Monday, 14 April 2014

Random brewery price list - Crowley of Alton

This one isn't an obscure, unimportant brewery. Because this was the brewery founded by James Baverstock in 1763*.

In the 1760's, James Baverstock Jnr. carried out some of the first serious experiments with the thermometer and the hydrometer in the brewery**. It was the beginning of scientific brewing. Which makes the brewery incredibly important in the history of brewing.

The brewery was bought by the Crowley family in 1821 and it operated as Crowly and Co. until it was taken over by Watney in 1947. It must have been a decent size, because it had 248 pubs. It closed in 1970***.

Here are the brewery's beers from 1870:

Salisbury and Winchester Journal - Saturday 19 February 1870, page 4.

Looks like they specialised in Pale Ales, which isn't surprising seeing as they were located in Alton. Which, if you remember from a couple of days back, had similar water to Burton. It's the B that I find interesting. At only 32 shillings a barrel, it can't have been more than about 1045º. Pretty damn weak, even for a Light Bitter, at that time.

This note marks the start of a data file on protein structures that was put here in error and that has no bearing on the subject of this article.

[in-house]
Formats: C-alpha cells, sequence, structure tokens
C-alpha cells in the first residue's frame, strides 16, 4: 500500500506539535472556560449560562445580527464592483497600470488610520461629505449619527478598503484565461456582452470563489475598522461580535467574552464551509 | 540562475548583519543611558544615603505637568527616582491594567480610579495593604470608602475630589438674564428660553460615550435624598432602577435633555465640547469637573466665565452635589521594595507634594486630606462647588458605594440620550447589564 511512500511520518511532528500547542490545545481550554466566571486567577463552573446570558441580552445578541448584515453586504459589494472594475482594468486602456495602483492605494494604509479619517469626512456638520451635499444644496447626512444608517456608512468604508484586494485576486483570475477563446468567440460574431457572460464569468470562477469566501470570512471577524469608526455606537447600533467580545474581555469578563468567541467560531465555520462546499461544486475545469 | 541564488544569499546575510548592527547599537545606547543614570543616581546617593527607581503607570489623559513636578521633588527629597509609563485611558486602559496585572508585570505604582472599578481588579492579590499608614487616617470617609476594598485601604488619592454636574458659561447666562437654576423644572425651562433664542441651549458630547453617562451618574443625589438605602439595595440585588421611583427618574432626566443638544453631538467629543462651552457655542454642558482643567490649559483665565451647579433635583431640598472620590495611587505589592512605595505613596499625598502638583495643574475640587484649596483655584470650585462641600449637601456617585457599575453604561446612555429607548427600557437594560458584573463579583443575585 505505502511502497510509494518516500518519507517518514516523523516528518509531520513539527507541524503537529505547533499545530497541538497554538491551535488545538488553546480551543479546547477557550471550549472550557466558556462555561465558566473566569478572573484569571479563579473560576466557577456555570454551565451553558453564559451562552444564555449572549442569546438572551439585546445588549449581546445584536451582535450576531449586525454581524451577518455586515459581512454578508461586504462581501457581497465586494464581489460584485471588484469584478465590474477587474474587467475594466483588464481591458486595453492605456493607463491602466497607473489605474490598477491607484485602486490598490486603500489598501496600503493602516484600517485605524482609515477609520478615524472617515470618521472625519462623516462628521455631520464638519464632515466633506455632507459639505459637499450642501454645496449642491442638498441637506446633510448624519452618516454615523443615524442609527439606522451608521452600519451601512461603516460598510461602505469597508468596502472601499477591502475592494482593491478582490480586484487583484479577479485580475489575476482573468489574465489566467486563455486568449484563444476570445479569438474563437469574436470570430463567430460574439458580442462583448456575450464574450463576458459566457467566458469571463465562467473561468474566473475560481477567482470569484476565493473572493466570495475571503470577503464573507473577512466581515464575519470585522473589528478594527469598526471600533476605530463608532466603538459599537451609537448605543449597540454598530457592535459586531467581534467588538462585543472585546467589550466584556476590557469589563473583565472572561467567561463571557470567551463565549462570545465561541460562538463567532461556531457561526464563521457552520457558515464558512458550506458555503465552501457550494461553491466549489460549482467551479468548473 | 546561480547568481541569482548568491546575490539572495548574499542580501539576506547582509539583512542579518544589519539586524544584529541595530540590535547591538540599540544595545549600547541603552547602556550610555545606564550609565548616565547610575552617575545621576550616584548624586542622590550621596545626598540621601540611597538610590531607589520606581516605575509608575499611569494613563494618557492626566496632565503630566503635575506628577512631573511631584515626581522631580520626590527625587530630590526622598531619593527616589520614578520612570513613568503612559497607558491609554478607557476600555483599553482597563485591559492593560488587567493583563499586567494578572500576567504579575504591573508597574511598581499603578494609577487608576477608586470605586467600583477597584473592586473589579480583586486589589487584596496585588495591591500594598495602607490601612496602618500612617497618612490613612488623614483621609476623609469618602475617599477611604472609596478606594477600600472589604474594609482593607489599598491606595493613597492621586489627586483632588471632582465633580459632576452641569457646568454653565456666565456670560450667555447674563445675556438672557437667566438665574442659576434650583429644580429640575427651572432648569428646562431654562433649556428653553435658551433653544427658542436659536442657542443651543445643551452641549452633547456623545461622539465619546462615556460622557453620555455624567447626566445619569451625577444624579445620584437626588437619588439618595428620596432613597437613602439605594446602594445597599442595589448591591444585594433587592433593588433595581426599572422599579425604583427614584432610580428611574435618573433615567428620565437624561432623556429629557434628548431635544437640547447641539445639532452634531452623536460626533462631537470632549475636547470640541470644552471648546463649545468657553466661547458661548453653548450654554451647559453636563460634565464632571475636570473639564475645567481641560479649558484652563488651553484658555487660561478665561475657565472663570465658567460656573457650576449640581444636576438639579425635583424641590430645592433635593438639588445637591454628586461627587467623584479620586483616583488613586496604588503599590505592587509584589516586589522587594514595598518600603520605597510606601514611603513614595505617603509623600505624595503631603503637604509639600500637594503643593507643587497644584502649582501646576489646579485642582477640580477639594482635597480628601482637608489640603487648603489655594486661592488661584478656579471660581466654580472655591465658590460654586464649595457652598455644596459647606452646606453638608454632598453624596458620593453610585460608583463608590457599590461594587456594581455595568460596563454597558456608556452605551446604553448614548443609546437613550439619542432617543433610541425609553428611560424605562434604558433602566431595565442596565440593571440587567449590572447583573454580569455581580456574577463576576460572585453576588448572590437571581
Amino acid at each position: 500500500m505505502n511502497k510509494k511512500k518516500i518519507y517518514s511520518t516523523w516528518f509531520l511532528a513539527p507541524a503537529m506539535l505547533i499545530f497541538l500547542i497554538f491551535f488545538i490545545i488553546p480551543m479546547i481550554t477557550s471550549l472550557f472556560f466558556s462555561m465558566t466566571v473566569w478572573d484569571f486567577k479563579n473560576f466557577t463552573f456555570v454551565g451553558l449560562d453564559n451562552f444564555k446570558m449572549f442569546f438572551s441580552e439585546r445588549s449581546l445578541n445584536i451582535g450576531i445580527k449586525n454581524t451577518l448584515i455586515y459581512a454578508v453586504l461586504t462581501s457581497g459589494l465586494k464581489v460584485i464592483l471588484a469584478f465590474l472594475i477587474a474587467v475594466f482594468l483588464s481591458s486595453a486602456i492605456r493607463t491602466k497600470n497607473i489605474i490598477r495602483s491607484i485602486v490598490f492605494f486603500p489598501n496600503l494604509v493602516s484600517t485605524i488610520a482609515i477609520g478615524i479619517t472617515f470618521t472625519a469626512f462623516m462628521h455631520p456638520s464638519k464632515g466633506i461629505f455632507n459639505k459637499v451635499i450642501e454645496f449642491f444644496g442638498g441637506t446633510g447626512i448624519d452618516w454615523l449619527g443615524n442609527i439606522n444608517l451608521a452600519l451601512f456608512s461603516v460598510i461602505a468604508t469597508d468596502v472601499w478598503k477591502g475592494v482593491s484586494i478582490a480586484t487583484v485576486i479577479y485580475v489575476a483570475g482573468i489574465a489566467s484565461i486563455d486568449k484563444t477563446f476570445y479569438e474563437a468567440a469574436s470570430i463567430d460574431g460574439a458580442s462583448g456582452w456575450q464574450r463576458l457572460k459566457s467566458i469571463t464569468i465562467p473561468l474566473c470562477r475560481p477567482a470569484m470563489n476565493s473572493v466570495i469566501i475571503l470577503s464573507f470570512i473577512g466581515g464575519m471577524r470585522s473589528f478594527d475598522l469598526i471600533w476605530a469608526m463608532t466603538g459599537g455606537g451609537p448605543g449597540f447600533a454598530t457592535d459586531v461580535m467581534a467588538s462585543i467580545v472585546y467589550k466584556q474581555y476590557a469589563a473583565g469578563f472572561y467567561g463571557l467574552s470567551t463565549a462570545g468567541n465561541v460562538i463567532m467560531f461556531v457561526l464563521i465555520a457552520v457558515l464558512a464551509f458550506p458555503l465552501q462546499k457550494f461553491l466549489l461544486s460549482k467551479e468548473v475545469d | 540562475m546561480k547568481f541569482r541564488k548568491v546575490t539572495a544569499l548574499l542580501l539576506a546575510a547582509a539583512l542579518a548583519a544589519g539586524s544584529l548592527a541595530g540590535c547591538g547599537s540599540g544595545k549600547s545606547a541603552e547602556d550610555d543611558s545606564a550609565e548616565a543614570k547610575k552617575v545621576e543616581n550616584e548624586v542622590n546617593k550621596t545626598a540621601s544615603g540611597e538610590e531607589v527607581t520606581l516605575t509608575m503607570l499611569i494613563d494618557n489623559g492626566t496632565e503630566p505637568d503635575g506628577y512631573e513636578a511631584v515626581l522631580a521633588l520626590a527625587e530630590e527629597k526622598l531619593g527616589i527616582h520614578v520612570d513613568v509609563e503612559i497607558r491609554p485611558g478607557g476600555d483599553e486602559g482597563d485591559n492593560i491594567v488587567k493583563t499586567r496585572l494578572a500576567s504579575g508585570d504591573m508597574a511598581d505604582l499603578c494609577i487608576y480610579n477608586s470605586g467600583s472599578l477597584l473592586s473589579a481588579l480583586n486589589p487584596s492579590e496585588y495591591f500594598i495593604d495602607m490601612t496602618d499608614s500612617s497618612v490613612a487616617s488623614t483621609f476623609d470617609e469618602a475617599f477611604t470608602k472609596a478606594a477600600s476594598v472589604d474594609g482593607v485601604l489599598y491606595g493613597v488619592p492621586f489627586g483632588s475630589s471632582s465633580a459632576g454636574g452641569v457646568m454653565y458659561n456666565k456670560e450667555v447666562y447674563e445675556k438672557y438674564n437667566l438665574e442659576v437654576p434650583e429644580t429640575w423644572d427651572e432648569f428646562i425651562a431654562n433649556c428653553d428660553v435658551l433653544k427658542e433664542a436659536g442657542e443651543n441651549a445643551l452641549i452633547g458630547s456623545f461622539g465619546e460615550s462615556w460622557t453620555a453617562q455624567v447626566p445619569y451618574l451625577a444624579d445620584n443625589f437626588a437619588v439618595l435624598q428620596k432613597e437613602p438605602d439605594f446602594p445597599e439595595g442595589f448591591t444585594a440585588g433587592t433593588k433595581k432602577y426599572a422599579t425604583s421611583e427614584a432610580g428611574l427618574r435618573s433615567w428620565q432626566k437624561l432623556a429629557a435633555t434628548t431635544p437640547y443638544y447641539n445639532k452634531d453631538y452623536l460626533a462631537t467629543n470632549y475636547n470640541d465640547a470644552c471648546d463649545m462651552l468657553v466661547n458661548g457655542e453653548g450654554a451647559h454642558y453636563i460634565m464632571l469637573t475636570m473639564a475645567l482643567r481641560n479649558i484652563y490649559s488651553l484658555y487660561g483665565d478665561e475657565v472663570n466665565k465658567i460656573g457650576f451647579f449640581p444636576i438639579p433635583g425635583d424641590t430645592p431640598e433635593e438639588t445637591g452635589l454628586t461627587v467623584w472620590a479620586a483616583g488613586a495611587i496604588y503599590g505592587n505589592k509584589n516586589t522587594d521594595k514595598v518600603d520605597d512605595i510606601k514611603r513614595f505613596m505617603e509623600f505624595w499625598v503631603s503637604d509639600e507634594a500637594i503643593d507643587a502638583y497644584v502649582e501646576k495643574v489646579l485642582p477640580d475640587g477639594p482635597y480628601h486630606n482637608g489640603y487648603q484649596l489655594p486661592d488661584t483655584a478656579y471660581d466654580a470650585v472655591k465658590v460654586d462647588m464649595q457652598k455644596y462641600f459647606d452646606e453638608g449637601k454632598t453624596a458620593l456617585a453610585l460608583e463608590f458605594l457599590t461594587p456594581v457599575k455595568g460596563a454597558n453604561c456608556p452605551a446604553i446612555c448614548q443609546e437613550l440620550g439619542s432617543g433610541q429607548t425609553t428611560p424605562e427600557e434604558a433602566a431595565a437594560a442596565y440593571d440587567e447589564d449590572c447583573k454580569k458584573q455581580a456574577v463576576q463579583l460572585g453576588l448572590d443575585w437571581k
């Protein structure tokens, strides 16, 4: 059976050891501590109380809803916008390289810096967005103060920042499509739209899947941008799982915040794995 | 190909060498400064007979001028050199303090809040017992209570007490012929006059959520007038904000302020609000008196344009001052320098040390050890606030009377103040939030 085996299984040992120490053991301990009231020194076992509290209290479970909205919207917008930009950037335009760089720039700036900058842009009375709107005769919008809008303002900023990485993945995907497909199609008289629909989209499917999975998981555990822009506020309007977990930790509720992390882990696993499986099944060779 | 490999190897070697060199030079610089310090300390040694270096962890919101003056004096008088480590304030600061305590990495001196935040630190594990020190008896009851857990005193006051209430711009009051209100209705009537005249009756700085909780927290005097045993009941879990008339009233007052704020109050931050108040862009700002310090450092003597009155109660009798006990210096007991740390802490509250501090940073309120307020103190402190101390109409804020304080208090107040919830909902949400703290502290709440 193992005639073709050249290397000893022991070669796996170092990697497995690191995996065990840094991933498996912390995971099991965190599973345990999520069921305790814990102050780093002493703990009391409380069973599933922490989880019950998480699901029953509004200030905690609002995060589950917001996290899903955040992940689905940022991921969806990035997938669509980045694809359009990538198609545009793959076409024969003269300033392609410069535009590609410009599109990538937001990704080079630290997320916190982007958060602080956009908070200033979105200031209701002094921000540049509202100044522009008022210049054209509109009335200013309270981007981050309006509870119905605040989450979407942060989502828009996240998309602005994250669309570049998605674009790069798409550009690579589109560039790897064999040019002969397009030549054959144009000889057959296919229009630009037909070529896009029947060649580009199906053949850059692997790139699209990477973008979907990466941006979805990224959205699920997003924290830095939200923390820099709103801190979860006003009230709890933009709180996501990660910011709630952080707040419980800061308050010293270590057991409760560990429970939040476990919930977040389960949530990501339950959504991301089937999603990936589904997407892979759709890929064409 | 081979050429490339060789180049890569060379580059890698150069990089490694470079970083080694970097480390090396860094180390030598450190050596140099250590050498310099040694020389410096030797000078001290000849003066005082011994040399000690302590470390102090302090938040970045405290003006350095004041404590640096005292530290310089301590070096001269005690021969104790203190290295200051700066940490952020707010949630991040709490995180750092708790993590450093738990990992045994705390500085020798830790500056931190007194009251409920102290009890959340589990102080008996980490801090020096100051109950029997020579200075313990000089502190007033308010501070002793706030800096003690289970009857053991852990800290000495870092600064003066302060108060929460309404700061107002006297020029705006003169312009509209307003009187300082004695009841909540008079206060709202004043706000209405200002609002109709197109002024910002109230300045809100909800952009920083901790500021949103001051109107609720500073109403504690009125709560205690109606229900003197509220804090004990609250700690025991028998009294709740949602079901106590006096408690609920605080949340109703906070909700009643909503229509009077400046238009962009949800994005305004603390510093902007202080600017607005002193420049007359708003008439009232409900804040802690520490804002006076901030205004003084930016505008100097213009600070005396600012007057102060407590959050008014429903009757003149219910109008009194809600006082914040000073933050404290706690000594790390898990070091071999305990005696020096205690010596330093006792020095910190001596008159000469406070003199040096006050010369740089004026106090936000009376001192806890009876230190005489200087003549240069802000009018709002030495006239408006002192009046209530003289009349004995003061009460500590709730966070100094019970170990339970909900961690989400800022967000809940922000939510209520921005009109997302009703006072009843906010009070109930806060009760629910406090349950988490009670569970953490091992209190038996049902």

What else? A nice use of theterm Imperial Mild. That really is a ting range of Mild Ales. Just a weak and a very strong one. And just one Stout. Like I said, clearly a Pale Ale specialist.

Here's my guess at the gravities:

Crowley beers in 1870
price per barrel guess OG
BBB Bitter Ale 54 1065
BB Bitter Ale 44 1055
B Bitter Ale 32 1045
Imperial (Old or Mild) 60 1095
X 36 1055
Stout 54 1085
Porter 36 1055
Source:
Salisbury and Winchester Journal - Saturday 19 February 1870, page 4.

I must do this again. It's so much fun.




* "A Century of British Brewers Plus" by Norman Barber, 205, page 46.
** "A History of Beer and Brewing" by Ian Hornsey, 2003, pages 424 and 426.
*** "A Century of British Brewers Plus" by Norman Barber, 205, page 46.

4 comments:

Jeff Renner said...

I don't remember seeing an additional charge for a smaller cask before. It's always surprised me that there isn't usually one. Similarly, it always seems odd that in the UK the price of a half pint is half that of a pint. Sadly, that's never the case here in the US.

This raises another question. Was there a deposit on the casks? I imagine so. How much?

marquis said...

Ron-the preferred cask sizes are 18s and 9s and these must have been in the minority back then.What customer market were they aiming at?

Ron Pattinson said...

marquis,

this is gor the home trade, not pubs. That's why they have such small cask sizes.

Ron Pattinson said...

Jeff,

as these casks were being sent to private households rather than tied pubs, I'm sure there would have been a deposit charged.

I've seen an extra charge for smaller casks occasionally, but, yes, usually the price per gallon is the same no matter what the cask size.